Bush Was a Dictator – And the U.S. Government Is a Dictatorship
A dictator is a monarch who is both law-maker and law enforcer, who also acts as final judicial arbiter in cases, and is not legally liable for his actions.
By such a standard, George Bush was a dictator. He claimed the power to ignore the legislature, and to arbitrarily rewrite the law – citing the U.S. Constitution’s appointment of the president as the “Commander in Chief” of the United States Army and U.S. Navy as justification. If the Congress passed a law he didn’t like, he refused to enforce it. If it failed to pass a law he liked, he enacted it anyway. He successfully suppressed the courts’ power of habeas corpus throughout most of his term, effectively wielding the power to seize anyone off the street and to detain them arbitrarily with no review. And, despite his many violations of the law, he never faced any credible threat of legal sanction.
Many of his supporters argue that since George Bush stepped down willingly at the end of his term, he was no dictator. But a what characterizes a dictatorial government is how the leader controls the government, not how he got into power or left it. A Roman appointed to the office of Dictator during the years of the Republic had his term expire after only a year, yet during that year no-one would argue that during that year there was no dictatorship, even though they often stepped down willingly at the end of their term. Nor do they have to come to power through violent means: witness Adolf Hitler’s appointment as Fuhrer by the German Parliament via the Enabling Act, which was all nice and legal and regularly renewed by parliament.
While many people have been outraged by Bush’s arrogation of power, there was been no serious attempt by the judiciary and the legislature to rein him in. The judiciary did, very late in the game, start to protest against his more outlandish legal theories justifying his unilateral actions, but for the most part they deferred to the president. In Congress, a few gadflies started impeachment proceedings, but they never amounted to anything. To the contrary, throughout his presidency the other branches bent over backward to defer to this claim of authority.
Since he has taken office, President Obama has been busy issuing new directives limiting the power that he and his subordinates claim. Many see this as an end to the unitary executive. But, this personal arrogation of power is very similar to the homeowner allowing a friend to crash on the couch. It can be rescinded at any time. In the absence of any movement in the legislature or the judiciary, it merely amounts to the dictator announcing his intention to stay his hand, rather than a permanent abdication of power.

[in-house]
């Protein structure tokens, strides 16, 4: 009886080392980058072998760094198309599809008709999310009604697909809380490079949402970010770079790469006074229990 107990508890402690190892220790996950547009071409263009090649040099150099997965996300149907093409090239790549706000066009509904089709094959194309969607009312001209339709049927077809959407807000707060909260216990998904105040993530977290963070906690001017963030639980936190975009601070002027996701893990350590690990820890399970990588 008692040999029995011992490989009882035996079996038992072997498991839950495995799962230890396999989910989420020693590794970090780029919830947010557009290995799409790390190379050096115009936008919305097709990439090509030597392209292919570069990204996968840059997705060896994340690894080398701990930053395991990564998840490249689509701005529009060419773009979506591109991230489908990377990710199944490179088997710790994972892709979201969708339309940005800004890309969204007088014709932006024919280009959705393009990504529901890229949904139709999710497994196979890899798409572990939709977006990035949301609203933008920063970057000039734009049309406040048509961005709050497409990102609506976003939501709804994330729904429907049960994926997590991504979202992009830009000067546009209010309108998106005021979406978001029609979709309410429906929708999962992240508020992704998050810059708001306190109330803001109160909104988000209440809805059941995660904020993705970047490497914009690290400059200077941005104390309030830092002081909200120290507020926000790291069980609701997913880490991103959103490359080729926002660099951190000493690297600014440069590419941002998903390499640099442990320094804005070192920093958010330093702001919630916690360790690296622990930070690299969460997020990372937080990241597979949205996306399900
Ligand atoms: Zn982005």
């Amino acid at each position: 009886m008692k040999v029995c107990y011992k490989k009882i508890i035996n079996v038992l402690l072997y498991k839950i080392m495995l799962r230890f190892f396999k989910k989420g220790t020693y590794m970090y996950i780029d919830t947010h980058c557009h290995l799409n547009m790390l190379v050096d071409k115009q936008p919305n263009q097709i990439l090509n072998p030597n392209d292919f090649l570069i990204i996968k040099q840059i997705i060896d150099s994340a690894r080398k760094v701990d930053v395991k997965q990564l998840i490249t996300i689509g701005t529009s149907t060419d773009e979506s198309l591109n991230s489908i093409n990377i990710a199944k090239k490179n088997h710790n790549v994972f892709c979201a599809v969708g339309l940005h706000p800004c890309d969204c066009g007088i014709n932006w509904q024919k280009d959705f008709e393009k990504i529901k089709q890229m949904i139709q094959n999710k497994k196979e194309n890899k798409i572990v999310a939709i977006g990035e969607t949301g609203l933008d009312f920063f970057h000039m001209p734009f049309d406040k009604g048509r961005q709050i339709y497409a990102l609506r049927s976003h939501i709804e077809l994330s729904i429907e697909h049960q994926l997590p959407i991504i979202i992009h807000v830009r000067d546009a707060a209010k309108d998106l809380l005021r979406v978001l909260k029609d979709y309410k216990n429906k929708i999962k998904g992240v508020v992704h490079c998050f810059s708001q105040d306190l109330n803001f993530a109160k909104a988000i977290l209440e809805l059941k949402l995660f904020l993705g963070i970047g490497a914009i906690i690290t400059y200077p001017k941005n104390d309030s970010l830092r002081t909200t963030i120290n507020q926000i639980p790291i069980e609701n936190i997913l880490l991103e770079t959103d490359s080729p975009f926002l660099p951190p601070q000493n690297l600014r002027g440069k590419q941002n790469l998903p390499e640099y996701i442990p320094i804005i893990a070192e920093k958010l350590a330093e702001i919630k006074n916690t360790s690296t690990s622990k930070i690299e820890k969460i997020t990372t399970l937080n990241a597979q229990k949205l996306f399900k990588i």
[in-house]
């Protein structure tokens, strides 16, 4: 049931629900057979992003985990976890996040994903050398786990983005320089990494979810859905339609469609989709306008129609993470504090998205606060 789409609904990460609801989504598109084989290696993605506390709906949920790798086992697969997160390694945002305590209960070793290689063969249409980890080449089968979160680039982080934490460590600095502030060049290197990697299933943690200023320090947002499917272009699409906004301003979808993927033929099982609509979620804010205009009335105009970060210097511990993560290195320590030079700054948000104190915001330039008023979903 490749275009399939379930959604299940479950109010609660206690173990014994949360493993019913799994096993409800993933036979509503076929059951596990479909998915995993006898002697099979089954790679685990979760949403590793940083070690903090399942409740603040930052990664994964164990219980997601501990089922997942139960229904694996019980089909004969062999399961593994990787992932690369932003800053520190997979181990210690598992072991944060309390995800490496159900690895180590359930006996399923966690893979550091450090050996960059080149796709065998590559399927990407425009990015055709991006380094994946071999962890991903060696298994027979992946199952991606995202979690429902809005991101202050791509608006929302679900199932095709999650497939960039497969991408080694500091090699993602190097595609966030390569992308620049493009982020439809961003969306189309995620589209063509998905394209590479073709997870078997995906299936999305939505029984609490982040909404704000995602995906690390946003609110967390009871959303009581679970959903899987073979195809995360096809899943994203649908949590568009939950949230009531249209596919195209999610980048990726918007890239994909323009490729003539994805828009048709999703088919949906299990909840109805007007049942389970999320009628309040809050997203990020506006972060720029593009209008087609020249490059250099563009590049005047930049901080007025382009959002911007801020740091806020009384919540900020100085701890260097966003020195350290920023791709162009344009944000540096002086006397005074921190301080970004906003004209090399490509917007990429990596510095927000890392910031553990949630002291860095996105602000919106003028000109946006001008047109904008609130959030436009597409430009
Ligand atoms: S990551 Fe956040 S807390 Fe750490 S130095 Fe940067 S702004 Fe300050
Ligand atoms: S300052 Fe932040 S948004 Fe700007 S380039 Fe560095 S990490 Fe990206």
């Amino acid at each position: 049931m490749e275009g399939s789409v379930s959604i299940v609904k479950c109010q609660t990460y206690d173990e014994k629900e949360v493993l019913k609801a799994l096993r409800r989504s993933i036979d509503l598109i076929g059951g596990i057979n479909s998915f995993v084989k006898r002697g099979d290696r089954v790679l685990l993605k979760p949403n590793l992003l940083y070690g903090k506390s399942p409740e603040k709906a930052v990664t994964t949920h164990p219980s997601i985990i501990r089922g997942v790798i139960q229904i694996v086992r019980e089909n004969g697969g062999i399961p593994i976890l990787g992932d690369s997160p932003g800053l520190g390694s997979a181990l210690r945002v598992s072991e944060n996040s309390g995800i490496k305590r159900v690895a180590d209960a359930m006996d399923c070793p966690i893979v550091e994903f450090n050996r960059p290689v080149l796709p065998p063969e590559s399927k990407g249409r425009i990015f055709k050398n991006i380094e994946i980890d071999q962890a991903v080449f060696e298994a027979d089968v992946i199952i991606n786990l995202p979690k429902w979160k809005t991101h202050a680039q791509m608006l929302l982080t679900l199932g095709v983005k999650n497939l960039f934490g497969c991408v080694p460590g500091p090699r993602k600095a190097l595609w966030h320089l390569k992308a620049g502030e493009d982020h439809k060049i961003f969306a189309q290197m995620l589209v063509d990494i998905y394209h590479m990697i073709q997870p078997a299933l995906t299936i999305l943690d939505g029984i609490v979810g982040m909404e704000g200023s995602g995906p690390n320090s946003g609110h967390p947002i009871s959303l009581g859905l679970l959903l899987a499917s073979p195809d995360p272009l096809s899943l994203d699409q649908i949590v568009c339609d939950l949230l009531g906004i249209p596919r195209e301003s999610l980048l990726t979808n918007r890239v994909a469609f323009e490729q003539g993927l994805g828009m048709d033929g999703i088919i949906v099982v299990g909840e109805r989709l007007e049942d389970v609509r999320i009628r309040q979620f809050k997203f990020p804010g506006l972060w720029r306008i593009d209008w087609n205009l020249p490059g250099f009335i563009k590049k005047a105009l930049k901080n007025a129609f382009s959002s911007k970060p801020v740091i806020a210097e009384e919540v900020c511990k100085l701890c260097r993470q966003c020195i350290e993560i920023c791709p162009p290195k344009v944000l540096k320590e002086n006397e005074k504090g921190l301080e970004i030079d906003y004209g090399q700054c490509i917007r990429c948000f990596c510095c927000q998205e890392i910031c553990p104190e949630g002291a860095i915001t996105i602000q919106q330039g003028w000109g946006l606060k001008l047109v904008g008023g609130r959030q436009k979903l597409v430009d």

Furthermore, he has continued legislating by fiat, the latest of which is his executive order designed to force improvements in fuel efficiency. Regardless of whether one feels that this is a good or bad idea, one must admit that the power to enact such a major change in government policy, which will likely impose billions of dollars in compliance costs, when on the shoulders of one man, is dictatorial.
In many ways, the U.S. has become the most dangerous kind of dictatorship – a democratic one. While dictators are often quite violent and, well, dictatorial, they sometimes do to take a long view, since they expect to experience the long-term consequences of any misrule. On occasion, dictators can even be pretty decent, recognizing that a hands-off approach will increase their power far more quickly that a hands-on approach. I can think of no better example of this phenomenon in action than that of Singapore.
In the U.S., on the other hand, the rulers can only expect to stay in office for less than a decade. Rather than worrying about long term consequences, they are far more likely to be concerned about how to maximize their use of the office in the short period they hold it. Rather than worrying about the long term health of the nation, under a democratic (the system of government, not the political party) dictatorship of limited duration, we expect to see decisions that are focused on a smaller time scale.
When the Roman Republic collapsed and was replaced by the imperial system, the old forms of the republic were maintained. The senate appointed consuls and voted on legislation. However, for the next few centuries, political power resided in the hands of the Emperor, who was named Dictator by the Senate. While early emperors like Augustus had fairly sound economic policies, the history of the empire is a sad tale of failed economic policies creating new crises, of poorly though out intervention begetting stronger interventions, each multiplying the devastation of the unintended consequences of its predecessor.
The republican system of government is not completely extinguished in the United States, It is, however, all but dead. Absent a dramatic sea-change in the attitude the American people towards their government, we will increasingly be at the mercy of popularly elected dictators, who are not restrained by any significant limitation on their powers.